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The research found that poor audio quality causes our brains to work harder to process information. Image Credit: Shutterstock

New Delhi: Global audio and video brand EPOS has launched findings examining the impact poor audio quality is having on the productivity levels of remote workers. The research found that poor audio quality causes our brains to work harder to process information. It also found that the brain undergoes significant strain when struggling to process digital audio in comparison to sounds in a physical environment.

Following the onset of Covid-19, there has been an influx of research on the long-lasting cognitive issues related to the global health crisis as well as how lockdowns and other societal shifts have affected mental health. However, there has been little research on the impact of communicating primarily through digital solutions. Sound significantly impacts cognitive function because the ear is just a vehicle to the brain that perceives and translates a series of electronic nerve signals. With much of the global workforce continuing to work remotely, background noises remain an impediment to productivity and potentially a risk to health, as it relates to levels of stress. Workforces today are largely unaware of how background noises affect them, and it is only by addressing the issue that we can begin to unlock new levels of wellbeing and productivity.

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The psychoacoustic research was conducted in the Centre for Applied Audiology Research (CAAR) , Oticon, Denmark, with a focus on pupillometry tracking, speech recognition performance and subjective ratings for pre- and post-load tasks for each noise condition. The users performed the listening tasks with and without EPOS passive damping. The researchers concluded that the passive noise reduction performance of EPOS headsets leads to a reduction in effort listening, better memory recall and higher levels of word recognition, with subjects' memory recall improving by 10 per cent.

Listeners enduring noisy backgrounds can struggle to interpret and understand the entirety of what’s being discussed. While that raises immediate concerns for the absorption and retention of information, the longer-term issue is clear. Poor audio causes our brains to work harder to interpret information and experience 35 per cent more effort listening. The brain can become much slower to respond to sound as it finds it trickier to switch between stimuli. For instance, when on a conference call that is marred by audio issues including background noise and interference, the brain works harder to focus on what the most important source of sound is.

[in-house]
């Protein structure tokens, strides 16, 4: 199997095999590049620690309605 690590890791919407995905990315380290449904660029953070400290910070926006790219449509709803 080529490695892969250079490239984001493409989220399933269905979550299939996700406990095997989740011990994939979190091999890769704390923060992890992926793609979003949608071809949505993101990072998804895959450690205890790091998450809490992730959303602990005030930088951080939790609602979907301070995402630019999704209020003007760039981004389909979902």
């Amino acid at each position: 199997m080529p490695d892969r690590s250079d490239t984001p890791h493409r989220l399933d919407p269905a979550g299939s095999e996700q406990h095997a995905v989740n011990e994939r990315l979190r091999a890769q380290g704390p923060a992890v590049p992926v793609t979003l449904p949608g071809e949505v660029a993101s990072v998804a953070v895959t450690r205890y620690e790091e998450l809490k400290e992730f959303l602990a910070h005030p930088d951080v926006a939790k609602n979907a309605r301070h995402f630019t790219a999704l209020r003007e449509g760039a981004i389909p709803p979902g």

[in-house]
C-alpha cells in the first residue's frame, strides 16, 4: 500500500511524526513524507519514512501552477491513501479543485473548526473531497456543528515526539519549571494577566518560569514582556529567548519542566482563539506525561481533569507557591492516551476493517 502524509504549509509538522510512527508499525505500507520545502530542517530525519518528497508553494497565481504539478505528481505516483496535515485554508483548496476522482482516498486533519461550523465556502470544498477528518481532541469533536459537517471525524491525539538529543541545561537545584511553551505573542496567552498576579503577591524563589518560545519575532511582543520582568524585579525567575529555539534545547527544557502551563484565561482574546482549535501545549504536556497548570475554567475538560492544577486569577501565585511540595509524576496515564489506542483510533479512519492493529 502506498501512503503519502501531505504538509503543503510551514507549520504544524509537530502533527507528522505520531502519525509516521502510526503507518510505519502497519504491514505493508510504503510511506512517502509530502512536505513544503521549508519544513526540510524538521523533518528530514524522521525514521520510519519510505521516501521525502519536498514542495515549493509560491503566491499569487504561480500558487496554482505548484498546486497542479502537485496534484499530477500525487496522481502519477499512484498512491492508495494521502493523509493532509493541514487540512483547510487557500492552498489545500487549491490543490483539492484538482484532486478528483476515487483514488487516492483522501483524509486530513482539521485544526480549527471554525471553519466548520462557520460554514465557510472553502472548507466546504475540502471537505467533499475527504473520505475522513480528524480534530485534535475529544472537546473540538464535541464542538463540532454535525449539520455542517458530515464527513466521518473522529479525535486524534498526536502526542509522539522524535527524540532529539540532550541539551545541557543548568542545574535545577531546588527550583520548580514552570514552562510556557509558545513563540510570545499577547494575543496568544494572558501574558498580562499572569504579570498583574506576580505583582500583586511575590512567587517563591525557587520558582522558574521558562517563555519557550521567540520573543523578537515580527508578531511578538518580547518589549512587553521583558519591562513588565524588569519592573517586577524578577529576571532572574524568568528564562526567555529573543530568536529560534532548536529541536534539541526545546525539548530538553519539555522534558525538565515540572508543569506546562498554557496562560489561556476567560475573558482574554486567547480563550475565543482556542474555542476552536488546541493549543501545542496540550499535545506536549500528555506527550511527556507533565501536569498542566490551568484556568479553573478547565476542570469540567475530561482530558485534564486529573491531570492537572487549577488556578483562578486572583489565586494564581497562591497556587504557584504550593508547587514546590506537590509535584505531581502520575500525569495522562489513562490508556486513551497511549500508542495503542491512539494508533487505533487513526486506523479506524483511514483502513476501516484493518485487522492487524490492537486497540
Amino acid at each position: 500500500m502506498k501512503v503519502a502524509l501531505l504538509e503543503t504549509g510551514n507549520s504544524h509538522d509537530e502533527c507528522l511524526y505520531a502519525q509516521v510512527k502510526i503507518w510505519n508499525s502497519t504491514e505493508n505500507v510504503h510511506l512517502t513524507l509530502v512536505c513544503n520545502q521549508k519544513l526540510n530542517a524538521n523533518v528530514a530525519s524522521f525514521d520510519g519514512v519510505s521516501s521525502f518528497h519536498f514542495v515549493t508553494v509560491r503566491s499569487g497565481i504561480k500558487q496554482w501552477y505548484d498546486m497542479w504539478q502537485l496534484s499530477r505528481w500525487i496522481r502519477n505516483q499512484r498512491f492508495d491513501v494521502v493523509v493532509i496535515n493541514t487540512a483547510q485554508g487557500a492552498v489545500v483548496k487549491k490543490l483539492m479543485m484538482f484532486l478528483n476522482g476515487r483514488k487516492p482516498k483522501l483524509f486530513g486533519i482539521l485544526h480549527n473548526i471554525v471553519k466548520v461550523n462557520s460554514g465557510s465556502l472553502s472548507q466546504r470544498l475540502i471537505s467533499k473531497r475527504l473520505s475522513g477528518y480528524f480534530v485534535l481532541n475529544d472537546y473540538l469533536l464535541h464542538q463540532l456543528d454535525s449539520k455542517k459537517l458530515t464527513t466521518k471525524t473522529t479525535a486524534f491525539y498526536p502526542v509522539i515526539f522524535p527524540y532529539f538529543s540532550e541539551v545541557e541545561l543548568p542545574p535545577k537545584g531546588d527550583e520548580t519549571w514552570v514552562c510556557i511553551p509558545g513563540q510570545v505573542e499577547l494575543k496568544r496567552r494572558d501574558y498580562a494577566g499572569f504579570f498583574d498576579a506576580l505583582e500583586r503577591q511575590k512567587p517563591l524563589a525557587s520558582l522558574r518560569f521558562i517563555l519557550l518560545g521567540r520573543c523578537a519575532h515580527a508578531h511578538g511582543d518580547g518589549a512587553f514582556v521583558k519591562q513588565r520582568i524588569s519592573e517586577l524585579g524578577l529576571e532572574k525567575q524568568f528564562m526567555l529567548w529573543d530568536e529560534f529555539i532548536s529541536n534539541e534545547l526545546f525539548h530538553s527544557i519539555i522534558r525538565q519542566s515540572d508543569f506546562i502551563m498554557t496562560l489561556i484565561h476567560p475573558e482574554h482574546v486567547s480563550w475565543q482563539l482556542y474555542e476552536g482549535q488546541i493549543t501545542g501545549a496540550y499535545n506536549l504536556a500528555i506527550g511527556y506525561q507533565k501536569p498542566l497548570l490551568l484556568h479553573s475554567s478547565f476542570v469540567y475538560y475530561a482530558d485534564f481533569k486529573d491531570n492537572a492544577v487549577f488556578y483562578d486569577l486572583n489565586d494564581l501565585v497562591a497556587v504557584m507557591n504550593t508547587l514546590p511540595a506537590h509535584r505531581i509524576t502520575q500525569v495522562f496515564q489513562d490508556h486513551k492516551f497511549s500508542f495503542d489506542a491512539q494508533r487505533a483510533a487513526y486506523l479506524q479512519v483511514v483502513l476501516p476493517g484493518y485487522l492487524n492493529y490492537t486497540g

This, the researchers contend, can lead to cognitive overload and brain fatigue. Sound affects us psychologically, cognitively, and behaviorally, even though we are not aware of it. By testing its’ technologies and solutions, and examining cognitive effort and memory recall, it is possible to develop solutions to mitigate the effects of unwanted background noise on the brain. For example, it can test and prove that damping specific frequencies of disturbing noises really does result in lower listening fatigue over an extended virtual meeting.

Torben Christiansen, Director of Technology, EPOS, “Businesses invested hugely in technologies to support their workforces during lockdowns. That was a necessary fix to an immediate threat to business continuity. Now, we’re starting to see the longer-term impacts of remote work on our employees’ productivity and well-being. Poorer concentration and productivity have an immediate impact on business output, but the more insidious and cumulative effect will be that of increased fatigue and dissatisfaction among workers. This, in turn, can lead to burnout and employee churn. Employers need to face down these new challenges with the same rigor they did in 2020, and invest in new solutions to support their employees’ wellbeing, satisfaction, and productivity.”